The accompanist for this cabaret workshop is brilliant. He's been able to play with apparent ease everything we've thrown at him (20 songs in a pretty wide variety of genres), has the style of each, can improvise intros, bridges, vamps and endings, and gave me a couple of little delivery tweaks that are perfect for one of my songs. He plays with joy & enthusiasm, and absolutely radiates his love of this stuff. The man's an absolutely gifted accompanist, too - when he's playing with you, you'd swear he's breathing right along with you.

Can you tell I'm a fan? :D

Saturday, July 11, 2009


Shoot me now! Today I gave what was easily my worst theatrical performance EVER. I have the first vocal entrance in the first musical number of the show; I couldn't tell where we were in the music, so I completely missed that entrance. And it went downhill from there. Late or missed vocal entrances, actually forgot a bit of choreography (and at least 3 people told me they were wondering where I was, because I was the one they were cueing off of, heaven help them!). Fer cryin' out loud, I even skipped a costume change, which made me late for a subsequent entrance because changing out of the wrong costume took longer than changing out of what I should have been wearing. Which meant the rest of the cast had to ad lib until I got out there. And by the time we got to the last musical number, we were having a helluva time hearing the music (apparently, if it's loud enough for us to hear on stage, the audience can't hear us over the music), so I was screwing up right, left & center.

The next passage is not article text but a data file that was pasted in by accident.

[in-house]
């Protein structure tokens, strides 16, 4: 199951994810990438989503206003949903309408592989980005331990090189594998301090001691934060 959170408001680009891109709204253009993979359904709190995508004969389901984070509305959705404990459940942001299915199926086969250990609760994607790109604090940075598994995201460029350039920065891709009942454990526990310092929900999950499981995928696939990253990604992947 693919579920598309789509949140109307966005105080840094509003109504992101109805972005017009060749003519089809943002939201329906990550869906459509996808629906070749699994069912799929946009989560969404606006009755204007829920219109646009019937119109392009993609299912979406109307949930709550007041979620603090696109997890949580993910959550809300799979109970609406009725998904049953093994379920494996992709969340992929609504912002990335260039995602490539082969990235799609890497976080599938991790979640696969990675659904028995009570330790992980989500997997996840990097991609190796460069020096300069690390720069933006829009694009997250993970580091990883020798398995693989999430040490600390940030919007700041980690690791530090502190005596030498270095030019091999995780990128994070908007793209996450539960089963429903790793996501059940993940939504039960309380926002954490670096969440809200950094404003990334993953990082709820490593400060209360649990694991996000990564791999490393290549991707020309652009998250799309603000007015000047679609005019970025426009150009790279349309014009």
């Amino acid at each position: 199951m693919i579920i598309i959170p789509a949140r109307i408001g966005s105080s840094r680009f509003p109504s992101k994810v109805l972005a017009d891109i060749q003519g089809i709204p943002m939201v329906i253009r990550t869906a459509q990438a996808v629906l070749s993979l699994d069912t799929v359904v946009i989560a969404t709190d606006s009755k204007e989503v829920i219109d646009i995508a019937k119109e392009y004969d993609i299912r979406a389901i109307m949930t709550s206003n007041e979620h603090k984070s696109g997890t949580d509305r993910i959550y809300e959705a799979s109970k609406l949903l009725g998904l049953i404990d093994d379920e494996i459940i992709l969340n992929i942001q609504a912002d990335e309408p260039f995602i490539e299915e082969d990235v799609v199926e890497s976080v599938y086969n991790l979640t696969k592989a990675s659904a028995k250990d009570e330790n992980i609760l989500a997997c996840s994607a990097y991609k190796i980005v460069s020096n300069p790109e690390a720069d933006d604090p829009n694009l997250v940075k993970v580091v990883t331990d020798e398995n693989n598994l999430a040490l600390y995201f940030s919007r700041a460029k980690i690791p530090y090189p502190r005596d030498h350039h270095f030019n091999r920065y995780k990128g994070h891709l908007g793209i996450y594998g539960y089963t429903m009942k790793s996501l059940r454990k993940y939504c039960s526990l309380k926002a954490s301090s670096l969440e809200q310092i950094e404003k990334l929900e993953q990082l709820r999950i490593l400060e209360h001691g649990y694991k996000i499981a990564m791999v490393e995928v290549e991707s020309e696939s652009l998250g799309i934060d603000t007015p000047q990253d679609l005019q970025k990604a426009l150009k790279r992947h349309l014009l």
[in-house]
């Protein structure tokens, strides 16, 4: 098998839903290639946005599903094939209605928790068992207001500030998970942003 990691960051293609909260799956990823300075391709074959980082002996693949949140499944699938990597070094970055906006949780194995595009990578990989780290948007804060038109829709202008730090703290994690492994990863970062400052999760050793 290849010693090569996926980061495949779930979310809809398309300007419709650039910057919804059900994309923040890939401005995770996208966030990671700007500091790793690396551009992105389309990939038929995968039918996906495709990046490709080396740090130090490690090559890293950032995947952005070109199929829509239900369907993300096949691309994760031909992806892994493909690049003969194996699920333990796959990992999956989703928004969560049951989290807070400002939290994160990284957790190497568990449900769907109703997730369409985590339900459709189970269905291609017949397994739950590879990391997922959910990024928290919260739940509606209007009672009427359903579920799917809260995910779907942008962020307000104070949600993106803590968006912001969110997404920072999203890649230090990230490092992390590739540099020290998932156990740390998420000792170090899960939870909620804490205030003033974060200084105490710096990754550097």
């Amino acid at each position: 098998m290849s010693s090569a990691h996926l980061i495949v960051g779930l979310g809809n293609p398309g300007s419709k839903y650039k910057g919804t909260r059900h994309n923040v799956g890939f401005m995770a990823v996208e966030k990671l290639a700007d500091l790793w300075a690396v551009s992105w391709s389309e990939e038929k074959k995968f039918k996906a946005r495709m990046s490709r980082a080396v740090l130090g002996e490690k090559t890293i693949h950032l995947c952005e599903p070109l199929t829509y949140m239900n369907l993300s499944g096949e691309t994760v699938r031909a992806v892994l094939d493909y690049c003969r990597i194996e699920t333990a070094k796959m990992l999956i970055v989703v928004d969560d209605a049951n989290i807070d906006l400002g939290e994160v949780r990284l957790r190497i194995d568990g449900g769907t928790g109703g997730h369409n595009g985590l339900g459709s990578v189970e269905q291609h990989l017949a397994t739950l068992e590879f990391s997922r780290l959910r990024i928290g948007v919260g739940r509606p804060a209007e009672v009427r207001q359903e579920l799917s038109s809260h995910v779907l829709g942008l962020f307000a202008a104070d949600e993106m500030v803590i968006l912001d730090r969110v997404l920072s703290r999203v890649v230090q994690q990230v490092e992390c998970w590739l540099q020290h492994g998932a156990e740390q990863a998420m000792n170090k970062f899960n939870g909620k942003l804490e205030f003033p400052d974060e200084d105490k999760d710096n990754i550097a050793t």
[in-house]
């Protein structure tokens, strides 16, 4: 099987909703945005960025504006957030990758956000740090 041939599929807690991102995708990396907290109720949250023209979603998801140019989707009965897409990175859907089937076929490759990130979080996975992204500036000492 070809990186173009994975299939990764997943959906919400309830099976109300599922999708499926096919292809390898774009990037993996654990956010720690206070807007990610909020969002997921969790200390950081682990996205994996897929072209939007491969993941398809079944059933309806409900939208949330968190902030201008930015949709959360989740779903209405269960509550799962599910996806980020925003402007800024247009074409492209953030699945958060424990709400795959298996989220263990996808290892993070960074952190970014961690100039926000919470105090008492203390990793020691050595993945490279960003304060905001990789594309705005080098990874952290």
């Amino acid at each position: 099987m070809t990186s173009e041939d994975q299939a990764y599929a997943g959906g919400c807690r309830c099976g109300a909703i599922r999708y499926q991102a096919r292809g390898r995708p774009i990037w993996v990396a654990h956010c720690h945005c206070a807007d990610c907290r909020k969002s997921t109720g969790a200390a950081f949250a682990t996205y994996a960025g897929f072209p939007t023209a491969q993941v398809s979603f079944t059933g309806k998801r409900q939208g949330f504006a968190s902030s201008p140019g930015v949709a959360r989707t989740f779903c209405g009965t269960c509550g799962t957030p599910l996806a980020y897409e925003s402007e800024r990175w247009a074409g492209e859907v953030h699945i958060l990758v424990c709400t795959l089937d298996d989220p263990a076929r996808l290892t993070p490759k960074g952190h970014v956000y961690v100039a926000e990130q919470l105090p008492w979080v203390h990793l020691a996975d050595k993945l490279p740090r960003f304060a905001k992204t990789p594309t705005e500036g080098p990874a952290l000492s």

I know, I know, I'll do better tomorrow. Lord knows, I've got nowhere to go but up! But right now I just want to pull out of the show, move to some remote location (I hear New Zealand's nice) and lie low until today is forgotten.

The one good thing is that TW didn't come to see the show, so he didn't have to witness me going down in flames. At this rate, I don't know if I'll let him see it; too mortifying.

That was good.

Wednesday I went to a cabaret performance by the woman teaching the cabaret workshop I'm taking next week. Tech Week-induced scrambled brains meant I got there just in time for the last few songs, but I really enjoyed those few. L has an incredibly versatile voice and is a wonderful performer. Now I'm seriously psyched for this workshop next week; gonna be fun!

No fair!

So, the usual tech week exhaustion, this because I didn't take any time off work, not because we have marathon rehearsals every night. My idiot body clock woke me up this morning at 5:30 in anticipation of the alarm clock, obviously not realizing that it's SATURDAY and I actually get to SLEEP IN! Or would have. After about an hour of lying in bed, with show music playing non-stop in my head, I gave up.

I might try to go back to bed for a bit, but with a few things still to do before a theater company annual meeting at 11:30 and a Fringe speed-thru at 3 before our Opening Performance at 5, I don't expect my brain to downshift sufficiently that I'd actually be able to sleep.

Tuesday, July 07, 2009

A short respite

Learned that my voice teacher's recital, originally scheduled for early August, is now getting moved to September or October. That means the rest of my summer is rehearsal- and performance-free as soon as my Fringe show closes July 25th. I feel so much better prepared for this year's recital that I'm actually looking forward to it. That's a big change from last year's, when I'd only been taking with this teacher a few months and was nervous about my recital pieces right up until I started singing. Still, it'll be nice to be able to relax a while.

Feeling better about this